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Commercial Real Estate a Winner in Tax Bill

December 6, 2017

Commercial Real Estate a Winner in Tax Bill

December 6, 2017 | James Sprow | Blue Vault

United States Capitol Building, Washington, DC

The House and Senate tax bills appear to benefit businesses in general, but one sector that may be the biggest winner is real estate. Both bills have steeply reduced rates for corporations, partnerships and family-owned firms. But, when it comes to the elimination of special breaks or imposition of tighter standards, real estate was largely exempted.

Most businesses were hit with new limits on deductions for interest payments, but not real estate. Most industries lost the ability to defer taxes on the exchange of similar kinds of property, but not real estate. Domestic manufacturers and pharmaceutical companies lost some industry-specific breaks, like the tax credit for so-called orphan drugs, in exchange for lower rates.

The real estate industry ended up with an even more generous depreciation timetable, allowing owners to shelter more income. Rental and mortgage-interest income qualifies for a lower tax rate, benefits that have traditionally been reserved for long-term capital gains and certain qualified dividends.

According to Daniel N. Shaviro, a professor of taxation at New York University Law School, who as a congressional staff member helped write the 1986 tax overhaul. "Real estate does great. It's hard to imagine what they might have asked for that they don't have."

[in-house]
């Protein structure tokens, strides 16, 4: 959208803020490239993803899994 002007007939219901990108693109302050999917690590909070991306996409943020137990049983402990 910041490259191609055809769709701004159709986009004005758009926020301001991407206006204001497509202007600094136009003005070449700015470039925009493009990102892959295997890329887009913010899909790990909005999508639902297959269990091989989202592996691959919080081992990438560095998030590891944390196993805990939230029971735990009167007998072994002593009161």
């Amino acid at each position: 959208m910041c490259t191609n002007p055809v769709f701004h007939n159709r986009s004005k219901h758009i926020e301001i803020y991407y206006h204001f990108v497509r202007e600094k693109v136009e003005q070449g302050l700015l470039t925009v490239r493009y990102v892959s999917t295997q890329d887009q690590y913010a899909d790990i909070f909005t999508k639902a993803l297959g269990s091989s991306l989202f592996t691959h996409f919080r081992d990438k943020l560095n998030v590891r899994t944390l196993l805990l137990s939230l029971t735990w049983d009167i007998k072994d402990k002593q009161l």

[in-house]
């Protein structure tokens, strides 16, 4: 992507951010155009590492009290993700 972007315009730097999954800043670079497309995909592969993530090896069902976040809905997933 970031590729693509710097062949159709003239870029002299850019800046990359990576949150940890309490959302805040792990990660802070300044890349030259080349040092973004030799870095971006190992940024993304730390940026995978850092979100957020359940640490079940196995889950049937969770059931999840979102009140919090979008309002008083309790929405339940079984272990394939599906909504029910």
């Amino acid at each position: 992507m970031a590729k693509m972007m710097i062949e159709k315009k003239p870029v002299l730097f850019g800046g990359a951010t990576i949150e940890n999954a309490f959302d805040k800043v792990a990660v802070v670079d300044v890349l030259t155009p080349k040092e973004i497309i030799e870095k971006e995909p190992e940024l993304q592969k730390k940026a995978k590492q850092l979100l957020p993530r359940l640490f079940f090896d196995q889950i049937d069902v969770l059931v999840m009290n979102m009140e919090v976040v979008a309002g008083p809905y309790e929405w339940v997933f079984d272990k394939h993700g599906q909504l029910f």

Real estate investment trusts, known as REITs, have good reasons to be pleased. They are companies that make money by owning, financing and operating real estate. A REIT functions like a mutual fund, but instead of assembling a portfolio of stocks, it allows people to invest in a bundle of real estate assets, both buildings and mortgages. More important is the way they are taxed. They pay no separate business tax and instead are required to pass along virtually all of their taxable income to shareholders, who pay the tax when they file individual returns.

The Republican proposals sharply lower the top tax rate on the income that REITs and other businesses pass through to their owners and shareholders. Currently, those investors must pay taxes on that income at rates as high as 39.6 percent. Under the Senate provision, it would drop to 29.6 percent. (The House bill drops the rate even lower, to 25 percent.)

That's a big savings, and a big advantage. Those receiving mortgage-interest income outside a REIT would have to pay taxes based on ordinary rates.

Kurt Koegl, a partner at the national accounting firm Marcum, noted that a lower corporate tax rate would enable other kinds of companies to better compete with REITs.

But REITs are favored in other ways. Individuals who borrow money to invest in a REIT will be able to deduct the interest they pay on the loan at the top individual rate. When it comes to paying taxes on the interest income they earn from that REIT investment, however, the new, lower pass-through rate would apply.

"That's a great deal, and it's going to create giant new tax shelters," said Steven M. Rosenthal, a tax expert at the nonpartisan Tax Policy Center. The tax code generally tries to prohibit this kind of tax rate arbitrage, he added.

 

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